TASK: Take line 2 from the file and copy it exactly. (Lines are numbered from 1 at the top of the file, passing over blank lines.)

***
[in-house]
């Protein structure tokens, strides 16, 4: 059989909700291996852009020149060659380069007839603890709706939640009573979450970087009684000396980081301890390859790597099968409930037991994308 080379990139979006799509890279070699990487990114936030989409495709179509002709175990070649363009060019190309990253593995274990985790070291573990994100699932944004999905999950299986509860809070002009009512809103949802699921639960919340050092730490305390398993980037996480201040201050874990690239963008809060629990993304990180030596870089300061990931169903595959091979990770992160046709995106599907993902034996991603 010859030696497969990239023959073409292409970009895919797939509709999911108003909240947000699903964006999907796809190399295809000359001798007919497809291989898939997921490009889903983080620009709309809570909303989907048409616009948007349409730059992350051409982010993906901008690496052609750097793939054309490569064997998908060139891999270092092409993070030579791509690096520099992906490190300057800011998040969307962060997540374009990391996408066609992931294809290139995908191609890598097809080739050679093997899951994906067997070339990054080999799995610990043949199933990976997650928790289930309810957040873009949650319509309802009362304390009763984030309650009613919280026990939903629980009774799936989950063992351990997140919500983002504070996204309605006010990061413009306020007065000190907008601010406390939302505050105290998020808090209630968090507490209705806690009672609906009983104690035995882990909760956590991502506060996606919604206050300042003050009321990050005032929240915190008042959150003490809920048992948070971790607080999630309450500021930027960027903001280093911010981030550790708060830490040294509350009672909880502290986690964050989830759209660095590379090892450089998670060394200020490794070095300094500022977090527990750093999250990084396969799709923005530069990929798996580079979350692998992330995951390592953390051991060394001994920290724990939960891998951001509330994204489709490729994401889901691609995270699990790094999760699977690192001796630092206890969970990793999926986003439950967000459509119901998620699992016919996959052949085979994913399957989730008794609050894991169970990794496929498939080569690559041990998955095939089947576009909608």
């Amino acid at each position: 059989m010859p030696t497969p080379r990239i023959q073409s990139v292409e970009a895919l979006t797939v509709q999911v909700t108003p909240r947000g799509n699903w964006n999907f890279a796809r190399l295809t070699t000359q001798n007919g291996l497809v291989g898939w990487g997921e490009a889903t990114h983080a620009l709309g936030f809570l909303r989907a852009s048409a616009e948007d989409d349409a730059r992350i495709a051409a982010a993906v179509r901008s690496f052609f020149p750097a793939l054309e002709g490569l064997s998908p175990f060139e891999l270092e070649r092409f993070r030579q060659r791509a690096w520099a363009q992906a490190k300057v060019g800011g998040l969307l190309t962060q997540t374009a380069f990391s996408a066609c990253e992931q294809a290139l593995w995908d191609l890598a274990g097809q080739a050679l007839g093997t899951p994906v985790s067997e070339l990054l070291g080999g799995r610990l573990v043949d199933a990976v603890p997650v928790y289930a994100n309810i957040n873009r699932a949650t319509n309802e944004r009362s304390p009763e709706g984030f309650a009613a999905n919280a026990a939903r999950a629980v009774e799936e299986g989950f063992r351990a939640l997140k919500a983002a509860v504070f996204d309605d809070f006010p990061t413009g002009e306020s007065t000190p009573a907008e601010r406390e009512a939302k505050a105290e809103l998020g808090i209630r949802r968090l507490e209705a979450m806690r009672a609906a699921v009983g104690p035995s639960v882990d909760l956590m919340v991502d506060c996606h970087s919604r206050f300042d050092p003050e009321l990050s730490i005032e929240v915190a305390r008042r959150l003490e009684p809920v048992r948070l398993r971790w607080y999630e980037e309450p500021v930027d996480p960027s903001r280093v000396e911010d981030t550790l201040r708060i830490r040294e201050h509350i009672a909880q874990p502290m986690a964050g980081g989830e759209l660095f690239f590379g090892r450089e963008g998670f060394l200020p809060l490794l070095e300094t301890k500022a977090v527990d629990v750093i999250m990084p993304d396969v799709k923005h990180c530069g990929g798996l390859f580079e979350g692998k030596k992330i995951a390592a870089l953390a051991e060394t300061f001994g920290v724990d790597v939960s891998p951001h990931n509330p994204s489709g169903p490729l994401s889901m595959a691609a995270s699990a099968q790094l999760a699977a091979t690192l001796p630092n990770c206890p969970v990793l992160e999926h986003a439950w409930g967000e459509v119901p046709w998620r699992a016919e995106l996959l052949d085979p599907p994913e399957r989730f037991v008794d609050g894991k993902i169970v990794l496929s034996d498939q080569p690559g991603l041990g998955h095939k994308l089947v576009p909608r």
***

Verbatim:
């Protein structure tokens, strides 16, 4: 059989909700291996852009020149060659380069007839603890709706939640009573979450970087009684000396980081301890390859790597099968409930037991994308 080379990139979006799509890279070699990487990114936030989409495709179509002709175990070649363009060019190309990253593995274990985790070291573990994100699932944004999905999950299986509860809070002009009512809103949802699921639960919340050092730490305390398993980037996480201040201050874990690239963008809060629990993304990180030596870089300061990931169903595959091979990770992160046709995106599907993902034996991603 010859030696497969990239023959073409292409970009895919797939509709999911108003909240947000699903964006999907796809190399295809000359001798007919497809291989898939997921490009889903983080620009709309809570909303989907048409616009948007349409730059992350051409982010993906901008690496052609750097793939054309490569064997998908060139891999270092092409993070030579791509690096520099992906490190300057800011998040969307962060997540374009990391996408066609992931294809290139995908191609890598097809080739050679093997899951994906067997070339990054080999799995610990043949199933990976997650928790289930309810957040873009949650319509309802009362304390009763984030309650009613919280026990939903629980009774799936989950063992351990997140919500983002504070996204309605006010990061413009306020007065000190907008601010406390939302505050105290998020808090209630968090507490209705806690009672609906009983104690035995882990909760956590991502506060996606919604206050300042003050009321990050005032929240915190008042959150003490809920048992948070971790607080999630309450500021930027960027903001280093911010981030550790708060830490040294509350009672909880502290986690964050989830759209660095590379090892450089998670060394200020490794070095300094500022977090527990750093999250990084396969799709923005530069990929798996580079979350692998992330995951390592953390051991060394001994920290724990939960891998951001509330994204489709490729994401889901691609995270699990790094999760699977690192001796630092206890969970990793999926986003439950967000459509119901998620699992016919996959052949085979994913399957989730008794609050894991169970990794496929498939080569690559041990998955095939089947576009909608």